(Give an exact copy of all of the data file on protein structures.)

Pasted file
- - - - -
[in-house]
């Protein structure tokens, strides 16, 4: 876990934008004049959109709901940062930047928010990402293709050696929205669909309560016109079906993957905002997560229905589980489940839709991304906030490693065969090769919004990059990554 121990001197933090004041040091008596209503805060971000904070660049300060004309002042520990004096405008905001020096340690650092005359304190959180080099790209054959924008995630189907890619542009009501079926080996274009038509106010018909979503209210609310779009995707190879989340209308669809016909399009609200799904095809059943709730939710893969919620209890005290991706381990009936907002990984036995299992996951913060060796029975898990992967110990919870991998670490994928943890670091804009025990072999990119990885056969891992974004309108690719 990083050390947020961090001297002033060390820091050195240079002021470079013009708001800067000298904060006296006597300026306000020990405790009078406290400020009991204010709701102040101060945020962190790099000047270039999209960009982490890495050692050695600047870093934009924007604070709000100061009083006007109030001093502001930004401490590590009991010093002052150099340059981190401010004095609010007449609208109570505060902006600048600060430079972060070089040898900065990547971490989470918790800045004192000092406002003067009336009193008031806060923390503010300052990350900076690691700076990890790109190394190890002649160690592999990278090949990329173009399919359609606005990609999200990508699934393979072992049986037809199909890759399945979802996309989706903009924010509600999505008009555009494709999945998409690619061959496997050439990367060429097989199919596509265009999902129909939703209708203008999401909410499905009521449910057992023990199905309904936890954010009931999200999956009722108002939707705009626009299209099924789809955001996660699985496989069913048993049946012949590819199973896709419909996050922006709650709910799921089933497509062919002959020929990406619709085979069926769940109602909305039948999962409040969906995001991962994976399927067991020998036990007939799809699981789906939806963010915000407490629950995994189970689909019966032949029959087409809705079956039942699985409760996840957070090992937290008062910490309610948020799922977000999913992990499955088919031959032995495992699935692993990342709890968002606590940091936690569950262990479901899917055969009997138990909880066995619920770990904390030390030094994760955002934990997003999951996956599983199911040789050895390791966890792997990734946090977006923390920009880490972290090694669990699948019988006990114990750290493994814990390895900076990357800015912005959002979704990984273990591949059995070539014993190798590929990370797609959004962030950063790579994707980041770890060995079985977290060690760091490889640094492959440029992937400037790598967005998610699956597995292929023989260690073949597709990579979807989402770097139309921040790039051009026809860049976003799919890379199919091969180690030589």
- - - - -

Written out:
[in-house]
């Protein structure tokens, strides 16, 4: 876990934008004049959109709901940062930047928010990402293709050696929205669909309560016109079906993957905002997560229905589980489940839709991304906030490693065969090769919004990059990554 121990001197933090004041040091008596209503805060971000904070660049300060004309002042520990004096405008905001020096340690650092005359304190959180080099790209054959924008995630189907890619542009009501079926080996274009038509106010018909979503209210609310779009995707190879989340209308669809016909399009609200799904095809059943709730939710893969919620209890005290991706381990009936907002990984036995299992996951913060060796029975898990992967110990919870991998670490994928943890670091804009025990072999990119990885056969891992974004309108690719 990083050390947020961090001297002033060390820091050195240079002021470079013009708001800067000298904060006296006597300026306000020990405790009078406290400020009991204010709701102040101060945020962190790099000047270039999209960009982490890495050692050695600047870093934009924007604070709000100061009083006007109030001093502001930004401490590590009991010093002052150099340059981190401010004095609010007449609208109570505060902006600048600060430079972060070089040898900065990547971490989470918790800045004192000092406002003067009336009193008031806060923390503010300052990350900076690691700076990890790109190394190890002649160690592999990278090949990329173009399919359609606005990609999200990508699934393979072992049986037809199909890759399945979802996309989706903009924010509600999505008009555009494709999945998409690619061959496997050439990367060429097989199919596509265009999902129909939703209708203008999401909410499905009521449910057992023990199905309904936890954010009931999200999956009722108002939707705009626009299209099924789809955001996660699985496989069913048993049946012949590819199973896709419909996050922006709650709910799921089933497509062919002959020929990406619709085979069926769940109602909305039948999962409040969906995001991962994976399927067991020998036990007939799809699981789906939806963010915000407490629950995994189970689909019966032949029959087409809705079956039942699985409760996840957070090992937290008062910490309610948020799922977000999913992990499955088919031959032995495992699935692993990342709890968002606590940091936690569950262990479901899917055969009997138990909880066995619920770990904390030390030094994760955002934990997003999951996956599983199911040789050895390791966890792997990734946090977006923390920009880490972290090694669990699948019988006990114990750290493994814990390895900076990357800015912005959002979704990984273990591949059995070539014993190798590929990370797609959004962030950063790579994707980041770890060995079985977290060690760091490889640094492959440029992937400037790598967005998610699956597995292929023989260690073949597709990579979807989402770097139309921040790039051009026809860049976003799919890379199919091969180690030589």